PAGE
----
TaaS will be a game changer that offers positive outcomes. Some investors think TaaS will be hear much quicker than we think.
US ELECTRIC GRID
My guess is, few electric vehicle owners think about where the power for the charging station comes from. They think the electric vehicle is “green”. The truth is the power for the charging stations come from the US electric grid.
The figure below shows the 2019 power source makeup for the US electric grid. It shows 62% of power comes from fossil fuels. Nuclear power provides 20%. The balance of power are the renewables.
As more people own electric vehicles, the need for electric grid power will increase significantly and sooner than we think. For environmental reasons, there is a big push for renewable energy and elimination of fossil fuels. This means solar and wind and any new developed renewable energy source will comprise the vast majority of power for the US grid. This means increasing the 17% renewable energy contribution to the grid today to 80 or more percent over the next 5-10 years. Is this a realistic goal?
If the TaaS service becomes a reality within the five-ten years, then the US electric grid will not be able to provide power for electric vehicles creating great disruption. Also putting TaaS services at risk.
To mitigate this risk, immediate plans and government legislation is required to increase the grid power supply significantly. This may mean using every available power source in the short run and evolving to primary renewable energy in the long run.
The good news is TaaS is coming and will improve the environment and our quality of life. The bad news is the US electric grid will not be able to support TaaS (namely electric vehicles) unless dramatic actions defined herein are taken immediately.
Currently John is an author, writer and consultant. He authored a book entitled ‘Project Risk Management. It went on sale on Amazon in August 2019. He has presented several Webinars on project risk management to PMI. He writes a weekly column on project risk management for CERN. John also writes monthly blogs for APM. He has conducted a podcast on project risk management. John has published numerous papers about project risk management on LinkedIn.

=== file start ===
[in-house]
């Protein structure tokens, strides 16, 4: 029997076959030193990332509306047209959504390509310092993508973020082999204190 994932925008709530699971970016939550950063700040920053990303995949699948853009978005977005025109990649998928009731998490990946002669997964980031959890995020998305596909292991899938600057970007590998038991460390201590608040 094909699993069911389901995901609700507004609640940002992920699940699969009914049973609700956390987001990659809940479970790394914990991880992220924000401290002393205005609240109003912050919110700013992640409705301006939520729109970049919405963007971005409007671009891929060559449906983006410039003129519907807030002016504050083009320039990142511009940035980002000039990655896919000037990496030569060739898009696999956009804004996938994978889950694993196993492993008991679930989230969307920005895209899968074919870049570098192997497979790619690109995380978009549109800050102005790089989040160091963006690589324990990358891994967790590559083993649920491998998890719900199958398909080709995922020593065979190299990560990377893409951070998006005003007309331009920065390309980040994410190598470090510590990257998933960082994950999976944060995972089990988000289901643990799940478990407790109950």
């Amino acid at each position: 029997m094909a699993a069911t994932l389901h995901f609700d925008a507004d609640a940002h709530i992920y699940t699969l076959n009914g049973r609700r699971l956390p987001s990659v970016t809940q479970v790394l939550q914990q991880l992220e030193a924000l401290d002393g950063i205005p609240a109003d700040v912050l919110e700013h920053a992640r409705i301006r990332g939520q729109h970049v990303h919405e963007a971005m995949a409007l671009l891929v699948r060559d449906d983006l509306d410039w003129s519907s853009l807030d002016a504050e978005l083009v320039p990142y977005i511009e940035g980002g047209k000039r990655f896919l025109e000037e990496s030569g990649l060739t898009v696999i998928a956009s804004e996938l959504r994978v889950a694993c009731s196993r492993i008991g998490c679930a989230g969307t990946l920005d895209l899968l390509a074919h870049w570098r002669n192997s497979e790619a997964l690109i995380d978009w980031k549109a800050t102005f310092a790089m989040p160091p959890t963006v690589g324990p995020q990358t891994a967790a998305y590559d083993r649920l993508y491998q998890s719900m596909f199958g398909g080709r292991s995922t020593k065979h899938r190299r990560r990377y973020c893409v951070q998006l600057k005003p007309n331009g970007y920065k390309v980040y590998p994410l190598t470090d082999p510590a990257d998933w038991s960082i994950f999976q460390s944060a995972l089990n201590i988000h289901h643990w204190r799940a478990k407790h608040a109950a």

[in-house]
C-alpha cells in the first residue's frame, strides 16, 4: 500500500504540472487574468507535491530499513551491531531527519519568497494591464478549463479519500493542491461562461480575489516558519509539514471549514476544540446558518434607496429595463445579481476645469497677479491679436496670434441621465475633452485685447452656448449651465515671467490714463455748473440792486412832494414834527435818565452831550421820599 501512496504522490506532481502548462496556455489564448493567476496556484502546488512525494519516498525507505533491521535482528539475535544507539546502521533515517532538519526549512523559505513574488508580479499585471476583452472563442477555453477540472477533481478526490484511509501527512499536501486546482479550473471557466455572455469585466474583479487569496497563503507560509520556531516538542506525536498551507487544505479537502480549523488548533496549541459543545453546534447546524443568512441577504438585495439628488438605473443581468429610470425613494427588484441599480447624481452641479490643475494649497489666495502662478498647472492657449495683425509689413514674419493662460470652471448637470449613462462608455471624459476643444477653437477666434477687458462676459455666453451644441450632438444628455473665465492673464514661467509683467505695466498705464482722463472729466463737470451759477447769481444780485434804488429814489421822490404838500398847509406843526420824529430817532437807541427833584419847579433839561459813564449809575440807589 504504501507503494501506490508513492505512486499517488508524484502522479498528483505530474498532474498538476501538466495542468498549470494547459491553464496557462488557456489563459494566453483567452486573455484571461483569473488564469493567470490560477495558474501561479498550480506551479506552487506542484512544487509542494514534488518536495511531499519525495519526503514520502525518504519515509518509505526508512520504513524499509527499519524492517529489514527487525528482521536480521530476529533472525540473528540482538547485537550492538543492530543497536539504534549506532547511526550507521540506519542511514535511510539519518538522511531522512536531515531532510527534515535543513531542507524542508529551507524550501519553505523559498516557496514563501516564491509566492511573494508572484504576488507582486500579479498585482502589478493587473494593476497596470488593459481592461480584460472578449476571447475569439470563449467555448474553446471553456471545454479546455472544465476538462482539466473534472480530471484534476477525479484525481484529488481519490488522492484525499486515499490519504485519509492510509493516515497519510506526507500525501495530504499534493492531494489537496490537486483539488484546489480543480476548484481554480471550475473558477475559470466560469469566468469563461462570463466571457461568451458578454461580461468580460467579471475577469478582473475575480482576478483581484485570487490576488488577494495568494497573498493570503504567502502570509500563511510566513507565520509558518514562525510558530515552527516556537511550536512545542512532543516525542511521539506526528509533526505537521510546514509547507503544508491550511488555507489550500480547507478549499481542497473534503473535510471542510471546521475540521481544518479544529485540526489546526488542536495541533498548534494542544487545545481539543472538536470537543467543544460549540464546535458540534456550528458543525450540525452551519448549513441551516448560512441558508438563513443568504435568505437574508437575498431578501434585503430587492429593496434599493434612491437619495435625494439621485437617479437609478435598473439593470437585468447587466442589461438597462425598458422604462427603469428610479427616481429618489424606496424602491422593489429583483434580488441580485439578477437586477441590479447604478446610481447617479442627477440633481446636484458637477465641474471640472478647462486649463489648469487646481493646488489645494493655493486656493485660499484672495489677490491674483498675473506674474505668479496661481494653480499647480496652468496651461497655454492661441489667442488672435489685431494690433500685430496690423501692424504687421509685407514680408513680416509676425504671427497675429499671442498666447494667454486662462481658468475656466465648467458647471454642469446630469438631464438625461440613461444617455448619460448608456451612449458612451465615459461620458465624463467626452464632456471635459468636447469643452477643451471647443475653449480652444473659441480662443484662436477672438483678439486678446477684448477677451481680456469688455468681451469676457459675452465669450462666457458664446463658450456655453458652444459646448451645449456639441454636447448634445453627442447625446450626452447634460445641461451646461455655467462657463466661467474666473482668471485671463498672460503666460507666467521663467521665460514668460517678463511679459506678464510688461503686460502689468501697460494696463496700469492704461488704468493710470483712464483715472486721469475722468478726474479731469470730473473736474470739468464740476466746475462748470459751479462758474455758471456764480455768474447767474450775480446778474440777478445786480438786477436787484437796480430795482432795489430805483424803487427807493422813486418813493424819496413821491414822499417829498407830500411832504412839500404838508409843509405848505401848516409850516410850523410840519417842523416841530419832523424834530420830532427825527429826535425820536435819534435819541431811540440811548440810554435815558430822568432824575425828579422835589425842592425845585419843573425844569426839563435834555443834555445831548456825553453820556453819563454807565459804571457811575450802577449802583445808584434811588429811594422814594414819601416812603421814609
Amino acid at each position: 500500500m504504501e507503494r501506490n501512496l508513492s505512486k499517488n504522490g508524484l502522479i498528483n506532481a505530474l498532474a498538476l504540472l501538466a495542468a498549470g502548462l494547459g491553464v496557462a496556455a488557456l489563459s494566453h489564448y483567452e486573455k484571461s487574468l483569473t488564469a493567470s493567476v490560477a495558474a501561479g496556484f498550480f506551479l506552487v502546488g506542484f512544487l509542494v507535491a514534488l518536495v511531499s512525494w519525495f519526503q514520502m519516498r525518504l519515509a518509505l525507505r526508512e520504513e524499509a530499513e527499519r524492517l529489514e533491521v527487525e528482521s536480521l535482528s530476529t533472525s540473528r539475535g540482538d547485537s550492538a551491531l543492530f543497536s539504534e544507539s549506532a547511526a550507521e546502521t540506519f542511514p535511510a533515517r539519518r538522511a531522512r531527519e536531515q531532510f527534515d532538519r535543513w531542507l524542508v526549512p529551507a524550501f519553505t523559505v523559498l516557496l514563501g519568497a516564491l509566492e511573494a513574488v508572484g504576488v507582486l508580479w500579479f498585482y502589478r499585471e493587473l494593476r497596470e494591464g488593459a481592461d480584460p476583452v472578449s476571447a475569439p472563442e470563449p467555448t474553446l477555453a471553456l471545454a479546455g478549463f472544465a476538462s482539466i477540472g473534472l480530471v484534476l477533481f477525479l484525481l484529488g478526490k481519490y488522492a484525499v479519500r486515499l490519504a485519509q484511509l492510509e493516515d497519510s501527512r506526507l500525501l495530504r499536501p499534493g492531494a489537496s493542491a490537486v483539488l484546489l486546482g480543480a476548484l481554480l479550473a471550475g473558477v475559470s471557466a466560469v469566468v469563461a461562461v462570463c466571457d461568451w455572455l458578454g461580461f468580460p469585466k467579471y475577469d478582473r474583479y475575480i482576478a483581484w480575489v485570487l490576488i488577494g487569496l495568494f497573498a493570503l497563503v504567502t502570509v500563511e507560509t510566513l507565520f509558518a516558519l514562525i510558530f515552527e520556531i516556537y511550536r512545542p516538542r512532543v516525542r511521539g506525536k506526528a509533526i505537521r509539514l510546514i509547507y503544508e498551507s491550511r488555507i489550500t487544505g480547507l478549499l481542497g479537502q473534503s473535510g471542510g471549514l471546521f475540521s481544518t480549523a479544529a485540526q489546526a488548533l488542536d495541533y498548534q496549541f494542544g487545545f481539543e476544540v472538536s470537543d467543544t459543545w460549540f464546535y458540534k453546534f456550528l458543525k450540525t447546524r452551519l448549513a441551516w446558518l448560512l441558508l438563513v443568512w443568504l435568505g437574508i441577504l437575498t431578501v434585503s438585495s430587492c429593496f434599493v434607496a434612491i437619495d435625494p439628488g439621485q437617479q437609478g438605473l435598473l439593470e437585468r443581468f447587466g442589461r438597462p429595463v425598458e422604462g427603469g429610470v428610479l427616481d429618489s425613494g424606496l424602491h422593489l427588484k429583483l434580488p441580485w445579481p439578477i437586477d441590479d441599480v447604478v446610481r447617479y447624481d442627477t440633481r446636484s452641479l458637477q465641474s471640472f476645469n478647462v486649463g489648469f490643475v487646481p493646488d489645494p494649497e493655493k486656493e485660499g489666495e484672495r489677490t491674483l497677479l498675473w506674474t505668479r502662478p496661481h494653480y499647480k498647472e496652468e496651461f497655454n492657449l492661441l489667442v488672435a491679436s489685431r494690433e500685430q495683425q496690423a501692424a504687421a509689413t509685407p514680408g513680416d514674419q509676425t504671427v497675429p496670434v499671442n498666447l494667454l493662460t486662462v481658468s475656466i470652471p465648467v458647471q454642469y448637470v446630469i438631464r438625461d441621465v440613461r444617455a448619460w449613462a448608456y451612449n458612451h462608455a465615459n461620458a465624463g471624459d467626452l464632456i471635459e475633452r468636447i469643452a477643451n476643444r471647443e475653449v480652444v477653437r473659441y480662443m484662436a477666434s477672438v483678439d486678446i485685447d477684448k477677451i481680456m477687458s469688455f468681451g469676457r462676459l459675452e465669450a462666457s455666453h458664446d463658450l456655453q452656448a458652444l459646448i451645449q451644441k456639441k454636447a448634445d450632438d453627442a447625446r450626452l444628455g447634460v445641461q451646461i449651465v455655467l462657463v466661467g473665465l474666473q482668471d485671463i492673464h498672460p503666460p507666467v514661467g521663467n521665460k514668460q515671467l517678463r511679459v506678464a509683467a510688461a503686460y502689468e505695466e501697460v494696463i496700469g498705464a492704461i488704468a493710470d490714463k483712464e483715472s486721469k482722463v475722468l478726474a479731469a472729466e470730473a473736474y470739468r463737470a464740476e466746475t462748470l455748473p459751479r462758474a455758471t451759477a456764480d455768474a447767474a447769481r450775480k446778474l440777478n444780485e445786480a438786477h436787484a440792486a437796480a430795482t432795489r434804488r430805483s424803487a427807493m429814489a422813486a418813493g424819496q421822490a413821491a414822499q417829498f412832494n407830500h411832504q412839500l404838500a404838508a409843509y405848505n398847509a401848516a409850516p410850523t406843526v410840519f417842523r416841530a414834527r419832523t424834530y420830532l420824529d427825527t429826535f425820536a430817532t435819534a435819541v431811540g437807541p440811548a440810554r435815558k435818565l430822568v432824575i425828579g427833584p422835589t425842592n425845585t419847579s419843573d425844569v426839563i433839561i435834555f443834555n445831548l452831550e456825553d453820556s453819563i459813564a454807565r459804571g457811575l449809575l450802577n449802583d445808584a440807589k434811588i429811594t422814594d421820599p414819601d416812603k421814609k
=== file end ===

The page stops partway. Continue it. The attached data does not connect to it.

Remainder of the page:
John earned a BS in Mechanical Engineering and MS in Engineering Management from Northeastern University. He has extensive experience with commercial and DOD companies. He is a member of PMI (Project Management Institute). John has managed numerous large high technical development programs worth in excessive of $100M. He has extensive subcontract management experience domestically and foreign. John has held a number of positions over his career including: Director of Programs; Director of Operations; Program Manager; Project Engineer; Engineering Manager; and Design Engineer. He has experience with: design; manufacturing; test; integration; subcontract management; contracts; project management; risk management; and quality control. John is a certified six sigma specialist, and certified to level 2 EVM (earned value management).https://projectriskmanagement.info/
If you want to be a successful project manager, you may want to review the framework and cornerstones in my book. The book is innovative and includes unique knowledge, explanations and examples of the four cornerstones of project risk management. It explains how the four cornerstones are integrated together to effectively manage the known and unknown risks on your project.